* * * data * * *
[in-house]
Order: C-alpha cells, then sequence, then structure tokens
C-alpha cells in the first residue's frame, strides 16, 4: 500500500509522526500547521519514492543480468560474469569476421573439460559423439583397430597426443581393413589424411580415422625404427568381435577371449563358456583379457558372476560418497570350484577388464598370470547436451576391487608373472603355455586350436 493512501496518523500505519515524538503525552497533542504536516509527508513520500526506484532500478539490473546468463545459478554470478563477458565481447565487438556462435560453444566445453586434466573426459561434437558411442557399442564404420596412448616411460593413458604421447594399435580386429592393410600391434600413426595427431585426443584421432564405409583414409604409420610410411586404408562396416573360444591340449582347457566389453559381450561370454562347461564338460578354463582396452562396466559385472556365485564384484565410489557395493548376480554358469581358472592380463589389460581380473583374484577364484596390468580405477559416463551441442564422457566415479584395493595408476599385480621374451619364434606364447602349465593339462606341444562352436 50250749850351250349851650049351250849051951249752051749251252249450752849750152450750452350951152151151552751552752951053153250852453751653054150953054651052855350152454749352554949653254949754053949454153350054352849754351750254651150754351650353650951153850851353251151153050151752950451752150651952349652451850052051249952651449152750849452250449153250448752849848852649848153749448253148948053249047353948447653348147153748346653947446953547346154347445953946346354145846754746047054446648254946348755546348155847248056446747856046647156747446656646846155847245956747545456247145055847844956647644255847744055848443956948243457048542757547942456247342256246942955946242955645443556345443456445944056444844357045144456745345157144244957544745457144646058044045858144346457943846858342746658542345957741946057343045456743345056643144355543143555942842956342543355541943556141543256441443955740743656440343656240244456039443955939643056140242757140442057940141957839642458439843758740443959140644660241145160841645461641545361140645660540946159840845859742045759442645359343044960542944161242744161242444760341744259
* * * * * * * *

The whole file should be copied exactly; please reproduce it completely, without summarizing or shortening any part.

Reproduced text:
[in-house]
Order: C-alpha cells, then sequence, then structure tokens
C-alpha cells in the first residue's frame, strides 16, 4: 500500500509522526500547521519514492543480468560474469569476421573439460559423439583397430597426443581393413589424411580415422625404427568381435577371449563358456583379457558372476560418497570350484577388464598370470547436451576391487608373472603355455586350436 493512501496518523500505519515524538503525552497533542504536516509527508513520500526506484532500478539490473546468463545459478554470478563477458565481447565487438556462435560453444566445453586434466573426459561434437558411442557399442564404420596412448616411460593413458604421447594399435580386429592393410600391434600413426595427431585426443584421432564405409583414409604409420610410411586404408562396416573360444591340449582347457566389453559381450561370454562347461564338460578354463582396452562396466559385472556365485564384484565410489557395493548376480554358469581358472592380463589389460581380473583374484577364484596390468580405477559416463551441442564422457566415479584395493595408476599385480621374451619364434606364447602349465593339462606341444562352436 50250749850351250349851650049351250849051951249752051749251252249450752849750152450750452350951152151151552751552752951053153250852453751653054150953054651052855350152454749352554949653254949754053949454153350054352849754351750254651150754351650353650951153850851353251151153050151752950451752150651952349652451850052051249952651449152750849452250449153250448752849848852649848153749448253148948053249047353948447653348147153748346653947446953547346154347445953946346354145846754746047054446648254946348755546348155847248056446747856046647156747446656646846155847245956747545456247145055847844956647644255847744055848443956948243457048542757547942456247342256246942955946242955645443556345443456445944056444844357045144456745345157144244957544745457144646058044045858144346457943846858342746658542345957741946057343045456743345056643144355543143555942842956342543355541943556141543256441443955740743656440343656240244456039443955939643056140242757140442057940141957839642458439843758740443959140644660241145160841645461641545361140645660540946159840845859742045759442645359343044960542944161242744161242444760341744259